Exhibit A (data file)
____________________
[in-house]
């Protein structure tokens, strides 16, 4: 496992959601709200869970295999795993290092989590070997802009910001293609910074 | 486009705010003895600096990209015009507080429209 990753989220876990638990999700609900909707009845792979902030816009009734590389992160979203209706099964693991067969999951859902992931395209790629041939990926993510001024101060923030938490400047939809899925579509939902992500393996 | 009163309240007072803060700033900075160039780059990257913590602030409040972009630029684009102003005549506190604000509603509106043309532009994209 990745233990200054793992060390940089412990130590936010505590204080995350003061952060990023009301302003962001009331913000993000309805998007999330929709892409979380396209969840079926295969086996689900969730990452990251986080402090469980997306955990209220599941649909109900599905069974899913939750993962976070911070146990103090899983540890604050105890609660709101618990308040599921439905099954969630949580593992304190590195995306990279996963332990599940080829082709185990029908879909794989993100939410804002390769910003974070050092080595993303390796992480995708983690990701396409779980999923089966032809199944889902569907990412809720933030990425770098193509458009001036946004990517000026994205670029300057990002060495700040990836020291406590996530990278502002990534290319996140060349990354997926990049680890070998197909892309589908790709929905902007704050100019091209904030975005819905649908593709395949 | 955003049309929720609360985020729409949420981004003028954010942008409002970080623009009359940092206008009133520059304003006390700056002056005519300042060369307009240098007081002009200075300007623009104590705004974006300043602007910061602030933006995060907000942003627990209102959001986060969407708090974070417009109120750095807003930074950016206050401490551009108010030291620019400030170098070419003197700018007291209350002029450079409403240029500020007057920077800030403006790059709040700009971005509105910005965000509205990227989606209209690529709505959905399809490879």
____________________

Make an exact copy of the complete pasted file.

[in-house]
């Protein structure tokens, strides 16, 4: 496992959601709200869970295999795993290092989590070997802009910001293609910074 | 486009705010003895600096990209015009507080429209 990753989220876990638990999700609900909707009845792979902030816009009734590389992160979203209706099964693991067969999951859902992931395209790629041939990926993510001024101060923030938490400047939809899925579509939902992500393996 | 009163309240007072803060700033900075160039780059990257913590602030409040972009630029684009102003005549506190604000509603509106043309532009994209 990745233990200054793992060390940089412990130590936010505590204080995350003061952060990023009301302003962001009331913000993000309805998007999330929709892409979380396209969840079926295969086996689900969730990452990251986080402090469980997306955990209220599941649909109900599905069974899913939750993962976070911070146990103090899983540890604050105890609660709101618990308040599921439905099954969630949580593992304190590195995306990279996963332990599940080829082709185990029908879909794989993100939410804002390769910003974070050092080595993303390796992480995708983690990701396409779980999923089966032809199944889902569907990412809720933030990425770098193509458009001036946004990517000026994205670029300057990002060495700040990836020291406590996530990278502002990534290319996140060349990354997926990049680890070998197909892309589908790709929905902007704050100019091209904030975005819905649908593709395949 | 955003049309929720609360985020729409949420981004003028954010942008409002970080623009009359940092206008009133520059304003006390700056002056005519300042060369307009240098007081002009200075300007623009104590705004974006300043602007910061602030933006995060907000942003627990209102959001986060969407708090974070417009109120750095807003930074950016206050401490551009108010030291620019400030170098070419003197700018007291209350002029450079409403240029500020007057920077800030403006790059709040700009971005509105910005965000509205990227989606209209690529709505959905399809490879």